Kenya’s Maisha Meds Gets Grant to Build Medication Marketplace for Chemists & Clinics

Kenya’s Maisha Meds is a Grand Challenges Explorations winner, an initiative funded by the Bill & Melinda Gates Foundation to build a platform to connect the first and last mile to redefine medication supply chains.

Founded by Jessica Vernon, the Maisha Meds team will use the funds to build an automated reordering tool that integrates price lists from a range of high quality suppliers in Kenya, determines best medication price via our partner suppliers and the optimal quantity of medications to purchase based on prior sales data, and places orders directly with suppliers.

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This medication marketplace helps clinics and drug shops using the Maisha Meds point of sale system order medications with ease from market leading suppliers of high-quality medicines.  The network of 100+ clients can better guarantee drug quality while accessing smart forecasting tools to accurately predict shop demand.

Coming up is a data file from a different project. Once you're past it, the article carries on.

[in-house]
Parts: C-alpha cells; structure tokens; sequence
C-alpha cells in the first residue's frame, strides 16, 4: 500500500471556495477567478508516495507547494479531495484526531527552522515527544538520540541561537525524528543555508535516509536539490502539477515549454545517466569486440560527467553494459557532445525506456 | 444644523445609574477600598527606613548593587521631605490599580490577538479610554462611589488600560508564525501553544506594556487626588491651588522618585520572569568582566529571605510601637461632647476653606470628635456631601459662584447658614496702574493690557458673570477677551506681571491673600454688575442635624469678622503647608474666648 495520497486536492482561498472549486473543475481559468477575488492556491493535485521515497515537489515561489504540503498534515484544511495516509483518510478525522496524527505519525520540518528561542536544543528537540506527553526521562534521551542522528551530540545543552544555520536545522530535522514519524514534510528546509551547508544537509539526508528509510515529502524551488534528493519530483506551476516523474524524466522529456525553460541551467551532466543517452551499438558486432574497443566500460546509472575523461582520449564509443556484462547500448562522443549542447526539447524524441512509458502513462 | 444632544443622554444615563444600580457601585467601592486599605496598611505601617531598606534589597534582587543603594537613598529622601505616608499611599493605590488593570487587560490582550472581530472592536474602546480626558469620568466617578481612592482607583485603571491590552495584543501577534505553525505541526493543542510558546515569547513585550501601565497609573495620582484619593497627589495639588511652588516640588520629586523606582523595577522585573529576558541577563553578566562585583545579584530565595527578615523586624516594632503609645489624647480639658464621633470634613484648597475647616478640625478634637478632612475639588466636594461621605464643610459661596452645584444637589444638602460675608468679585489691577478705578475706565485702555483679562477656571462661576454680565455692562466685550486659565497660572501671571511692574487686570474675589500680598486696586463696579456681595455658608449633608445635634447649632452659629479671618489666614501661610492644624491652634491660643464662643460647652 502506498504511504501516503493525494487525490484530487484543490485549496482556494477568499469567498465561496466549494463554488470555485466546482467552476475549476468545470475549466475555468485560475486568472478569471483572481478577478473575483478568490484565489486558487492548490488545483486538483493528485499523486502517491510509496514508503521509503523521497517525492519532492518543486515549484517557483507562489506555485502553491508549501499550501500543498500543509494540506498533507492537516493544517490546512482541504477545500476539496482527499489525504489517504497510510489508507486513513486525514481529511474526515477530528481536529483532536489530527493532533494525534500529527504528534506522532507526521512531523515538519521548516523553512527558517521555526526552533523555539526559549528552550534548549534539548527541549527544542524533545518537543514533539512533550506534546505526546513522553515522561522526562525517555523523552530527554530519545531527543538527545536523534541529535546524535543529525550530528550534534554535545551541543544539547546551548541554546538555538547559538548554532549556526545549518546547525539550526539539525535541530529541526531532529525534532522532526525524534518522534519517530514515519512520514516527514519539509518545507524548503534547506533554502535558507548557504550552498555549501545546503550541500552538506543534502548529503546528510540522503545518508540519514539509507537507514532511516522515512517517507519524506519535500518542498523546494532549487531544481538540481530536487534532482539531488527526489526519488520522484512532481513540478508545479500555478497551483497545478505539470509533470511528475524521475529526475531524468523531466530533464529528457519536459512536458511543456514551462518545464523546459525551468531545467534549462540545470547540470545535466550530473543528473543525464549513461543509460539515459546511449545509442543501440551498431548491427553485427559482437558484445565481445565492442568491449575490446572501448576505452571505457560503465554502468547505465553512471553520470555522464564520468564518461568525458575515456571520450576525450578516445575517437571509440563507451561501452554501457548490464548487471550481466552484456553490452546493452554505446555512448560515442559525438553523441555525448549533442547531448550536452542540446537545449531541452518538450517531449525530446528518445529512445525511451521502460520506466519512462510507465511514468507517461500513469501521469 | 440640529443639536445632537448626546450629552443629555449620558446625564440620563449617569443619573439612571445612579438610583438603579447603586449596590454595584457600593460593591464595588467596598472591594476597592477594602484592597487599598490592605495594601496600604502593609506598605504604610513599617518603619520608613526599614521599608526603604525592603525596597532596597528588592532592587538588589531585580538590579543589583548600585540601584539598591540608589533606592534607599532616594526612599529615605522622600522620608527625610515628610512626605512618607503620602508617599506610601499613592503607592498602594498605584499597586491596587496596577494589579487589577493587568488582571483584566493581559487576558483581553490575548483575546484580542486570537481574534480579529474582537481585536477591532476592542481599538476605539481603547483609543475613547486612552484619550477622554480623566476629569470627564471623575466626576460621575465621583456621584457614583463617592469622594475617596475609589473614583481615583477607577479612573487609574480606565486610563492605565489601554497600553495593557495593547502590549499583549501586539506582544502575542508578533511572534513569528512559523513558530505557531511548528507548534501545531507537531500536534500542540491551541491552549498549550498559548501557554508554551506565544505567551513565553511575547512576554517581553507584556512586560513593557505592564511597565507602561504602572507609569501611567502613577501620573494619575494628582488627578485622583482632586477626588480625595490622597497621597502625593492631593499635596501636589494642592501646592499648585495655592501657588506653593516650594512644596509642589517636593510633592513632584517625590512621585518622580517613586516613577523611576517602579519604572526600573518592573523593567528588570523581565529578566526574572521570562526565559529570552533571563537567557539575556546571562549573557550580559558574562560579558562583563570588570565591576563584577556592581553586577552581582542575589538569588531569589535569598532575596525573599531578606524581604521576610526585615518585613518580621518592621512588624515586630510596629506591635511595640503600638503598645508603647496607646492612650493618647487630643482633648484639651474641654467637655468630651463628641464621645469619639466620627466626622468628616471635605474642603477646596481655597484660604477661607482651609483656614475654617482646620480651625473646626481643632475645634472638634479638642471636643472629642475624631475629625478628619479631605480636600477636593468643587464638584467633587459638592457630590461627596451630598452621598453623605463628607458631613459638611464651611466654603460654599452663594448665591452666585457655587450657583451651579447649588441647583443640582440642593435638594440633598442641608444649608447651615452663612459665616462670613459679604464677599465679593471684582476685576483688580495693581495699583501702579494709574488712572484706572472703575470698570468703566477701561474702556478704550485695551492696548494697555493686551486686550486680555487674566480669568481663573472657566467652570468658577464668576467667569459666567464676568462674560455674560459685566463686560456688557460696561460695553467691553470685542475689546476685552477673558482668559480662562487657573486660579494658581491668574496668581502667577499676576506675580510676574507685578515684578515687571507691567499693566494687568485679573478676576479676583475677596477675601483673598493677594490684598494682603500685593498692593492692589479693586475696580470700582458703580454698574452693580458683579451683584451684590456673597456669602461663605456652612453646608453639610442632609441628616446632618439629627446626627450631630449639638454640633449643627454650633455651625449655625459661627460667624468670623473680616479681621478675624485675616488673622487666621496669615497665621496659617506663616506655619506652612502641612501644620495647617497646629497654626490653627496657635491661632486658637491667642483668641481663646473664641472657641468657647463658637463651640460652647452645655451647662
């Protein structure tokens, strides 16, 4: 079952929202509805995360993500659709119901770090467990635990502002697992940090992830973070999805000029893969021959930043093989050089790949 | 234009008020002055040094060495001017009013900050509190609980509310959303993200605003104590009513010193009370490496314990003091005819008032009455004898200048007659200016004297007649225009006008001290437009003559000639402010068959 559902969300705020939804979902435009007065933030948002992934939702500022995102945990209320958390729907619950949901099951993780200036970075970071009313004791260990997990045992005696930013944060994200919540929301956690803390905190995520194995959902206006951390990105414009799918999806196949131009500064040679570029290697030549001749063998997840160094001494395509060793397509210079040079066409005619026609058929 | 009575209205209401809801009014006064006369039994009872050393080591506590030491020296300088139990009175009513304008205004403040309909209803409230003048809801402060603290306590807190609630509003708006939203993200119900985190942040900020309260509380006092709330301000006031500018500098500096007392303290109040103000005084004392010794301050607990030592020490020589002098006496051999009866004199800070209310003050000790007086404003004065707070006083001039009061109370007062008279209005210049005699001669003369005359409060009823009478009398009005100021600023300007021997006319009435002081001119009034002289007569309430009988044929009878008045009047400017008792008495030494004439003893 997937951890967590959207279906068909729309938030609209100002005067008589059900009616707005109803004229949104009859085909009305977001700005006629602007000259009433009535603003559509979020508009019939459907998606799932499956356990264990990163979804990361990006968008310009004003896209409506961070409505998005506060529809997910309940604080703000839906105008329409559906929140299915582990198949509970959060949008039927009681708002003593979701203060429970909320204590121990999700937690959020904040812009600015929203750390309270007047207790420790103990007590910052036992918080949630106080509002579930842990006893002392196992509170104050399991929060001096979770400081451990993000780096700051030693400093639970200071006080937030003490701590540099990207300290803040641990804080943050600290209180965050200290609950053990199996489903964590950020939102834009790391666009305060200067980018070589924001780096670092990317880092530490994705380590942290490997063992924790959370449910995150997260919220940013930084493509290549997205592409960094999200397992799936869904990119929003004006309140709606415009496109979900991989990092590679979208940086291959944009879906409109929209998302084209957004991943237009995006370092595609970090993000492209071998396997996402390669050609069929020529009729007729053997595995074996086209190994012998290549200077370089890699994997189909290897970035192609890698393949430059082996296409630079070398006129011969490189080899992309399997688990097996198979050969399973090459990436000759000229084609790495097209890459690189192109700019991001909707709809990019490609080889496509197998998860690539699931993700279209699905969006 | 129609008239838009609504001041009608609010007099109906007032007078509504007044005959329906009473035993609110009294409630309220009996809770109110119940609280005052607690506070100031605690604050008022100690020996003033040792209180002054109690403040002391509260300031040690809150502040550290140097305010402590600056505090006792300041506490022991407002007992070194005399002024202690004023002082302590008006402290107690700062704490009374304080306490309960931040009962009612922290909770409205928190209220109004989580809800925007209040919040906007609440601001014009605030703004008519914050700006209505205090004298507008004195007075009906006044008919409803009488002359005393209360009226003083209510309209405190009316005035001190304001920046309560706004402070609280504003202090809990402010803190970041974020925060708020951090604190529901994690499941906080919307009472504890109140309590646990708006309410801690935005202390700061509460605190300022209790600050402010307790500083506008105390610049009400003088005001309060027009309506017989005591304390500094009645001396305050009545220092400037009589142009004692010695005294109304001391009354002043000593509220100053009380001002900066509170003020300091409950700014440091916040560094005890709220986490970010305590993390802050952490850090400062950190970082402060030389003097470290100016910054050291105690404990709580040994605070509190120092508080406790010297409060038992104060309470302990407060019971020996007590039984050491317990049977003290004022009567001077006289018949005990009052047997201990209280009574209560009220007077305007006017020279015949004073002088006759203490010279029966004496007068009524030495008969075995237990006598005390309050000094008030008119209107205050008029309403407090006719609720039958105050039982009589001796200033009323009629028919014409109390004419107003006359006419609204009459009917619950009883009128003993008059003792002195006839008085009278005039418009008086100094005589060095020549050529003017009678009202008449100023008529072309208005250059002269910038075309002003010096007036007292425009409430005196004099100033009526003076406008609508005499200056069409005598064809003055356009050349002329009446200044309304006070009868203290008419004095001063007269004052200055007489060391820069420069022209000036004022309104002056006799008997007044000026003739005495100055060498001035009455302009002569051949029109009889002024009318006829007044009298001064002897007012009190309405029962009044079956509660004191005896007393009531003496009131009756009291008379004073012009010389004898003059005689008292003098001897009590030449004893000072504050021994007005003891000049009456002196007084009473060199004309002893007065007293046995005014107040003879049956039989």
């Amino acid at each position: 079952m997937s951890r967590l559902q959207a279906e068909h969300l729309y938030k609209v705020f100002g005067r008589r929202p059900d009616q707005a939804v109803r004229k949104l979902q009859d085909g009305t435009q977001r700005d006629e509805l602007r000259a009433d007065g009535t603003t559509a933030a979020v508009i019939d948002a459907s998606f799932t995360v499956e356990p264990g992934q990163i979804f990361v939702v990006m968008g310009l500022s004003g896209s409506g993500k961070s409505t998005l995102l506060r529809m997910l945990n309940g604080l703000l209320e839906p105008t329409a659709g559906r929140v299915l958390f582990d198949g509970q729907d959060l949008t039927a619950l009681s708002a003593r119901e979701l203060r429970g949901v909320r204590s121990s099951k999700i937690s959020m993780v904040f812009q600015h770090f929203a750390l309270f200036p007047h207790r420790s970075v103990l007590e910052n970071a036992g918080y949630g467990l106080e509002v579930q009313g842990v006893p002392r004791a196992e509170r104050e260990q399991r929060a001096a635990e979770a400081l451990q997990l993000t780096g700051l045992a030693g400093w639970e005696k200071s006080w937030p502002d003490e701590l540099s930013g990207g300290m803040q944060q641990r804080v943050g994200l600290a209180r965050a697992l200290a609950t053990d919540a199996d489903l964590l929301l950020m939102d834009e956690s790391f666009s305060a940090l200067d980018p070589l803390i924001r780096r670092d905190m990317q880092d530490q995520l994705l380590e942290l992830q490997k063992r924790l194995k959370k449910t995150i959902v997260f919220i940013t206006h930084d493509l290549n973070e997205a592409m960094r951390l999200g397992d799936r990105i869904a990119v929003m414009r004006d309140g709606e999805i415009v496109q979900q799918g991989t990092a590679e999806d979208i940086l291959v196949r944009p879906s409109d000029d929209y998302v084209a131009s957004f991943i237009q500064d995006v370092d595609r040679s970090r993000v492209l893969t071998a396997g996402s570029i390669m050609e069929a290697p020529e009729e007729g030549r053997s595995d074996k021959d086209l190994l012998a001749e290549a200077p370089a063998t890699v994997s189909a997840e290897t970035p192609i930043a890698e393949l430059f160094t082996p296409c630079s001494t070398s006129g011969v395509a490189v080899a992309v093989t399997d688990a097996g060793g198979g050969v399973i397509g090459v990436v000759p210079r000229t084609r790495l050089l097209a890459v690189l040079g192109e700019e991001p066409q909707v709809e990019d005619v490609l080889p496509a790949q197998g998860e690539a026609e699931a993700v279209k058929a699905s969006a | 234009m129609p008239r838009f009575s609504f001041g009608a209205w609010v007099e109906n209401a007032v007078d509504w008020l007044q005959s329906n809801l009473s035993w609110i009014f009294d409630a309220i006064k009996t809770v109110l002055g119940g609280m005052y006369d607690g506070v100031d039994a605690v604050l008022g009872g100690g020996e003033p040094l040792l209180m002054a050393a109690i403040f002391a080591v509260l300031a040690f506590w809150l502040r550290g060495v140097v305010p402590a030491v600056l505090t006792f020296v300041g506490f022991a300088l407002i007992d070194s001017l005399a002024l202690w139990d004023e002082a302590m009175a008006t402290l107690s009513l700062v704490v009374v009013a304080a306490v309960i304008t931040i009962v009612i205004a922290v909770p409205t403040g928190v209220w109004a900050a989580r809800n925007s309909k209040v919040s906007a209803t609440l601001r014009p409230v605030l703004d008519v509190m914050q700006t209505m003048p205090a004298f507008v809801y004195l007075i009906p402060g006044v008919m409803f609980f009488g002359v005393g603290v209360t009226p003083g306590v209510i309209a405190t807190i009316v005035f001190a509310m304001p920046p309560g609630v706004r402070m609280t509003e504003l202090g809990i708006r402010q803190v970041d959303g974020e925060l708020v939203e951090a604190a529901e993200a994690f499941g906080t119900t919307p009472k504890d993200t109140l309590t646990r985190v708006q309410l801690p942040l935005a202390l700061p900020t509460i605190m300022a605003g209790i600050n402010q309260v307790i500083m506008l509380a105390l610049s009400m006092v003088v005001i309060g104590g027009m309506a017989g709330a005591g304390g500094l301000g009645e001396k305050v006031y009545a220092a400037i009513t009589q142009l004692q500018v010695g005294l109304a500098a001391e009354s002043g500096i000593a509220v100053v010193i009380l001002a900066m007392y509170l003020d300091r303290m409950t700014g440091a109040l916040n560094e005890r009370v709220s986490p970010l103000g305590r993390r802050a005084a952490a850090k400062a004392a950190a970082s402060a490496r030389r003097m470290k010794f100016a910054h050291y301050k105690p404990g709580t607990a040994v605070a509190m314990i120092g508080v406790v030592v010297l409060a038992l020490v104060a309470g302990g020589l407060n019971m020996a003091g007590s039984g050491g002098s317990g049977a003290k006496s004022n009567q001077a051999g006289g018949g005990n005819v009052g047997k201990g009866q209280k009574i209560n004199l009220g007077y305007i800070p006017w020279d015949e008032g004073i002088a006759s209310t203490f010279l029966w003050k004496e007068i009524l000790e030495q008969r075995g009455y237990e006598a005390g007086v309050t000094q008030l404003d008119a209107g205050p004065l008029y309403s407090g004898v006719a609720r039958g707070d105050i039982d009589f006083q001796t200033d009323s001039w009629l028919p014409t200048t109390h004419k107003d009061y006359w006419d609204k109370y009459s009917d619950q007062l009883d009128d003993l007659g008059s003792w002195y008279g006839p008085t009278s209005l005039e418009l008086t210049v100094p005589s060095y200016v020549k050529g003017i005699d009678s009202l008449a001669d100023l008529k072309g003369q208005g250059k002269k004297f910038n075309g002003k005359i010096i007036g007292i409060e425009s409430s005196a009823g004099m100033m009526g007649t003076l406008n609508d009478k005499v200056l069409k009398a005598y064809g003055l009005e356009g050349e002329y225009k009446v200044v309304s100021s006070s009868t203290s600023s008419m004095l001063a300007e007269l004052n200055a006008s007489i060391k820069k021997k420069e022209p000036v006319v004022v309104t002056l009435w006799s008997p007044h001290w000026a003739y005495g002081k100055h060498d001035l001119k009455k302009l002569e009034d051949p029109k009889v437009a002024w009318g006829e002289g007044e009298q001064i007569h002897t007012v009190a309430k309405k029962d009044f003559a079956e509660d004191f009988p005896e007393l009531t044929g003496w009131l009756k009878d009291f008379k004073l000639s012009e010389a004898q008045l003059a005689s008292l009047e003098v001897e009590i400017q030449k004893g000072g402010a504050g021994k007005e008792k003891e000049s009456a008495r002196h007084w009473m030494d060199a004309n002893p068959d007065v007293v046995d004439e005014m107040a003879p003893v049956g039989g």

According to the team, clinics and drug shops will have access to financing to purchase medications on credit through our credit scoring algorithm that leverages existing sales data.

Though Kenya already has such platforms in the market such as MyDawa and Livia App, Maisha Meds is expected to streamline and strengthen supply chains and remove inefficiencies in a market with high fragmentation and minimal transparency to cut the significant markups, and drugs are frequently out of stock and of poor-quality.

Maisha Meds has received generous support from GIZ, Merck, and the Dioraphte Foundation as well as Grand Challenges Exploration to improve the quality of care provided in drug shops across rural Africa.

Grand Challenges Explorations (GCE) supports innovative thinkers worldwide to explore ideas that can break the mold in how we solve persistent global health and development challenges.  Ms. Vernon’s project is one of 51 Grand Challenges Explorations Round 19 grants announced today by the Bill & Melinda Gates Foundation.

Maisha Meds says its point of sale software supports over 30,000 patients monthly in 100 clinics and drug shops in rural East Africa.

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